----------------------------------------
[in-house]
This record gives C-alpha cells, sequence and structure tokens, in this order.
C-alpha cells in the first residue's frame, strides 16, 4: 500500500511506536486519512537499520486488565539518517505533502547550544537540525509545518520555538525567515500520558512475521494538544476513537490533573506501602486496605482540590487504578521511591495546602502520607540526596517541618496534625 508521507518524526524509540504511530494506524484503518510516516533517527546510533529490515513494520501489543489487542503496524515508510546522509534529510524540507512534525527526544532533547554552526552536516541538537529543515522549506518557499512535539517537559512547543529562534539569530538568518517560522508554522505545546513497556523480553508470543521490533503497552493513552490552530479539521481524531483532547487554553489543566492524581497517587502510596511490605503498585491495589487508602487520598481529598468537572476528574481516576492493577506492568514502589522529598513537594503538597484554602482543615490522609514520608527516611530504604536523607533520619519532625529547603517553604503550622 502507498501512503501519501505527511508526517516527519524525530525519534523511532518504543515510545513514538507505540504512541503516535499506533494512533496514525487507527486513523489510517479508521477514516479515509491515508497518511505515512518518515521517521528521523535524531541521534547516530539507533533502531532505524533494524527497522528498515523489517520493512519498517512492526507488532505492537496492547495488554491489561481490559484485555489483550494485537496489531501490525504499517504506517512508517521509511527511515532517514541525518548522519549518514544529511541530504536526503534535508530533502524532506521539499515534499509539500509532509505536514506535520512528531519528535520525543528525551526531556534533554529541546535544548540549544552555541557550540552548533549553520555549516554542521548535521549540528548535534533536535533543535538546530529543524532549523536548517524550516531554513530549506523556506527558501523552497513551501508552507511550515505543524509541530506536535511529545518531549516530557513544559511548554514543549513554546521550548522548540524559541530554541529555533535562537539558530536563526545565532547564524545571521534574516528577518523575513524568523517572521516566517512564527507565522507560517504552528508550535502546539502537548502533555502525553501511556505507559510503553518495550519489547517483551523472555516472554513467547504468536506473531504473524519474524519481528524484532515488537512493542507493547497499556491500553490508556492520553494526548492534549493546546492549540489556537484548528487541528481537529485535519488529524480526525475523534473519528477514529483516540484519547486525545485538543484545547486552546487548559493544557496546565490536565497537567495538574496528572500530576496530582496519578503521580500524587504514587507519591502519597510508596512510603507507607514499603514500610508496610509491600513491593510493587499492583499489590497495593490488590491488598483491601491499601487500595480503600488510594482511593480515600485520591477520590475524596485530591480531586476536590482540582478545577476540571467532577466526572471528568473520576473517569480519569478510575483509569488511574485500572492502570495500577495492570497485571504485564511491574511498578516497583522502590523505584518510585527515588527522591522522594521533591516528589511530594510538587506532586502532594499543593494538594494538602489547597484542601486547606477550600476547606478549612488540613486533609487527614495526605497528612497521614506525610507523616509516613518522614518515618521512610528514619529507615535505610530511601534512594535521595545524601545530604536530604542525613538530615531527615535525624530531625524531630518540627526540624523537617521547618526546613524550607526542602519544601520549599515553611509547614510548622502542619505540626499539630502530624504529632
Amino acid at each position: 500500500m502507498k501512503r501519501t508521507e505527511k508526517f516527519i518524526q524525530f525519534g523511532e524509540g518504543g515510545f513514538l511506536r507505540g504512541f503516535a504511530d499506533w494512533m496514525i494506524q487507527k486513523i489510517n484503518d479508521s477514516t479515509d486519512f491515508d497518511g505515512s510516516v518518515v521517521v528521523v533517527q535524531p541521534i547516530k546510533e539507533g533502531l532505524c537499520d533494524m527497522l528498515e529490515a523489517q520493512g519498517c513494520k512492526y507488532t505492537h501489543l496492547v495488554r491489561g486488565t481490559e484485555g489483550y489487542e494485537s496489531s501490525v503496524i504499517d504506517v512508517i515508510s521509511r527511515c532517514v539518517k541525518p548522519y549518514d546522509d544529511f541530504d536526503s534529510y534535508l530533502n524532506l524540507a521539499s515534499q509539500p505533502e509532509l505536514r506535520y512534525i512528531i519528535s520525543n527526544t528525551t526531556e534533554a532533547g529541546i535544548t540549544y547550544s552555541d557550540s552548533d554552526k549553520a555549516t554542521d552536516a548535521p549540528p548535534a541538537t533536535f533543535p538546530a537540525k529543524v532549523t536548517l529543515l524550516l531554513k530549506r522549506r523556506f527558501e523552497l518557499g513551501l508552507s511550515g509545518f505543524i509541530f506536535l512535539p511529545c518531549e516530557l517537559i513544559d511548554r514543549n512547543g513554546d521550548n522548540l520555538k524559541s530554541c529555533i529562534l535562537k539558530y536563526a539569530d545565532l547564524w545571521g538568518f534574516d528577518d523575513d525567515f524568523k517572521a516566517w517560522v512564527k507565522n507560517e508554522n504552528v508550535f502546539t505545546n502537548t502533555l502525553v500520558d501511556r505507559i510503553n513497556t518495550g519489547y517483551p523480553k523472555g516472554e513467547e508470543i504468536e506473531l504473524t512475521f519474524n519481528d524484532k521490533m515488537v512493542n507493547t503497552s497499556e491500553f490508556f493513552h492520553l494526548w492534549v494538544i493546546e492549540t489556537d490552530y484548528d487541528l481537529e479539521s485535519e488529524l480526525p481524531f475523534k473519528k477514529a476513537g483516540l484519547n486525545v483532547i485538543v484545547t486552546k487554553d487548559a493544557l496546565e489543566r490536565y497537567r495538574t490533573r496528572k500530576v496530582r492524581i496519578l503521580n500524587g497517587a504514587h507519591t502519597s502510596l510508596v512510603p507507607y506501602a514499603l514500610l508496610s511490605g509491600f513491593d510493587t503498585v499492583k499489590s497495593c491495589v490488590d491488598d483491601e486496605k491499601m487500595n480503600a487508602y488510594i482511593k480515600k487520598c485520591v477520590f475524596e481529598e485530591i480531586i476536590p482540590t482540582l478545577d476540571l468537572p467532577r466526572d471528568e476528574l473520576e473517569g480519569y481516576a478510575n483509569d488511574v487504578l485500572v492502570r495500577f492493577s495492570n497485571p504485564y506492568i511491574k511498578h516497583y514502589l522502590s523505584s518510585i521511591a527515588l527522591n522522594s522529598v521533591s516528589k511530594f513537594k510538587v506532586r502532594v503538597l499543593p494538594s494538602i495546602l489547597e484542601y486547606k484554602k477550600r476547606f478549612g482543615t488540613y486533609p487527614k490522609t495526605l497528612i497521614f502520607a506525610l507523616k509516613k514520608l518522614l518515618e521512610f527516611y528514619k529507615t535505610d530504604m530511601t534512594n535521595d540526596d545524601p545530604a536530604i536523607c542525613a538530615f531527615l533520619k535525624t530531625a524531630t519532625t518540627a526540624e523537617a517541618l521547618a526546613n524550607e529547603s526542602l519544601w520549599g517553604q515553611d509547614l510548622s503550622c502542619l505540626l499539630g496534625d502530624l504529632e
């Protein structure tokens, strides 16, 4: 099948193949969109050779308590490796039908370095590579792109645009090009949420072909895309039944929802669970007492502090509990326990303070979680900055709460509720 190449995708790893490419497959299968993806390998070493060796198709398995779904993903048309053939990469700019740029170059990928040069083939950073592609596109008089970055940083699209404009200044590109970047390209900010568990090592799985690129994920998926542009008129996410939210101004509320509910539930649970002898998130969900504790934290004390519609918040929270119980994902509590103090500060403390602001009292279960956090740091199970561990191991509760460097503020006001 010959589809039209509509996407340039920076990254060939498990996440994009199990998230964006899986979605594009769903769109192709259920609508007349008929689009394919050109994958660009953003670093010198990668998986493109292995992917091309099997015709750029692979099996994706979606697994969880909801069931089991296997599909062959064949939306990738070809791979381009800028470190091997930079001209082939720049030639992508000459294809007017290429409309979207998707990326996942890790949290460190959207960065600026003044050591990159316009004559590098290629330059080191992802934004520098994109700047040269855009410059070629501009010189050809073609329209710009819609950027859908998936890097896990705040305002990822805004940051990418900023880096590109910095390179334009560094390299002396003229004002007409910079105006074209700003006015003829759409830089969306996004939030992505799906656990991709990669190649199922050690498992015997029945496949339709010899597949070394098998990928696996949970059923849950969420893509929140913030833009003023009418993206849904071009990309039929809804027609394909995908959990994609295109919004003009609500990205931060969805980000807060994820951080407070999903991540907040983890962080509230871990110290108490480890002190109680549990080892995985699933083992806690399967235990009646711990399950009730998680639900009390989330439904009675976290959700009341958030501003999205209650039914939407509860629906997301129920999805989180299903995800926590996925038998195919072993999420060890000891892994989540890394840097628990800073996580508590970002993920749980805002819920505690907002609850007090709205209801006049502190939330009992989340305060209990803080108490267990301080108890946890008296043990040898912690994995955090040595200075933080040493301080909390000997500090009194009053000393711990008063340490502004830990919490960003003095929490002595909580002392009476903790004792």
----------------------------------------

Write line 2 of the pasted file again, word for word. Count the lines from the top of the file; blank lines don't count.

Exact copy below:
This record gives C-alpha cells, sequence and structure tokens, in this order.